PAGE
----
The sad spectacle of Hagel's confirmation hearing once again shows that the Obama administration is not in any position to reach any sort of compromise with Iran, being totally restricted by Congress and the Pro-Israeli lobby. Iran simply has no negotiating partner under Obama, which is hampered by a Congress that fundamentally opposes Iran's "right to exist" as a sovereign, independent nation.
I just got home and had a chance to review Hagel's nomination hearing video. I needed a good chuckle. Especially when they were grilling him about his views about the excess influence of the proIsrael lobby, when at the same time, Israel was the most mentioned country at the hearing (more so than Afghanistan, where the US is still fighting an actual, you know, war.)
There has been a lot of talk about how Hagel's nomination signals a policy by Obama to negotiate with Iran. It was expected of course that Senate would grill Hagel over Israel, and it was even expected that Hagel would roll over and play nice for now in order to get past this hurdle. The question is whether he retains any credibility afterwards. And this bring us to a much more fundamental question is: considering that the level of pro-Israel sentiment is so high and so strongly enforced as was seen during Hagel's nomination process, then does Iran have a negotiating partner in the US? It seems not, since US officials seem themselves to be hampered in their ability to pursue US interest, and are answerable not to the US as much as to Israel.
It was a craven display that fundamentally discredits the US Senate, the Obama administration, the nomination process, and US foreign policy - all at the same time, and now visible to the entire world thanks to the coverage. And the irony of it, of course, is that it proved what had been vehemently denied: the malign influence of Israel.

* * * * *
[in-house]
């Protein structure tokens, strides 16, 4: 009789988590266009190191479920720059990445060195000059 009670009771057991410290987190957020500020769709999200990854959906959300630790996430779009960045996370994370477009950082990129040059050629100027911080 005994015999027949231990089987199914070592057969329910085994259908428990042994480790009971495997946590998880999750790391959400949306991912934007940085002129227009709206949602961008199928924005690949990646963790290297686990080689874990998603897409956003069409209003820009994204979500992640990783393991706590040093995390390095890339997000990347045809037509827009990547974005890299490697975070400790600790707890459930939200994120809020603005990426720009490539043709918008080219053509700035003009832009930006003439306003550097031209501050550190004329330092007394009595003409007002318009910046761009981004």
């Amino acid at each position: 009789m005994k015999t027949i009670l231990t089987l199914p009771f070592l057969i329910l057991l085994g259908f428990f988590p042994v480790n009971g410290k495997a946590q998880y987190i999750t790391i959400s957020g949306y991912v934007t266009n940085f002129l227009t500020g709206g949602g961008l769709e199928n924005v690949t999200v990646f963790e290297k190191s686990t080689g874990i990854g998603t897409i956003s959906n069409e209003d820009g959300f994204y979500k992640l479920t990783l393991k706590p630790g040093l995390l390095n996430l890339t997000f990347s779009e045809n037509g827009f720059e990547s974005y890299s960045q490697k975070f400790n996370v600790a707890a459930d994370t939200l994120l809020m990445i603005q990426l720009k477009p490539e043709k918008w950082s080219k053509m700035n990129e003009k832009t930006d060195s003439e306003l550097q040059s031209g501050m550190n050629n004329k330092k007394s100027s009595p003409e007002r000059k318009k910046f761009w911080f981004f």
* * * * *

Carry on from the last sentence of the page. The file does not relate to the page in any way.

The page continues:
Any nominee who emerges from this process is tainted too - afterall, the world saw Chuck lie and flipflop, albeit rather innadroitly, but nonetheless how can any US official be taken seriously after he grovels and lays supine before Israel in such a manner? Chalking up the performance as as simply political expediency, makes it even more reprehensible, frankly. In what other part of the world, in what other part of history, has a nominee to head a country's military power had to first swear neverending fealty to a foreign country? And how is any other country supposed to take such a nominee seriously after they emerge from such a process?
To quote the Guardian:
In fact, after a while, it was hard to figure out if Hagel was the nominee for secretary of defense or "Israel's new bestie", so obsessed were Republican Senators with how Hagel views the US-Israel relationship. It was a demoralizing spectacle.
As we saw during the GOP primaries last year, the new apparent litmus test for being a foreign policy-maker in the US government appears to be the extent to which you offer unconditional support for basically everything that Israel does (even when it goes against stated US policy). ...
That a hearing on the fitness of Chuck Hagel to be secretary of defense was dominated by a discussion of a country that is not even a military ally of the United States – and which, in the just the last three months, has take actions on settlement construction that run precisely counter to US policy – offered compelling evidence of the disproportionate and unhealthy role that Israel plays in US foreign policy debates.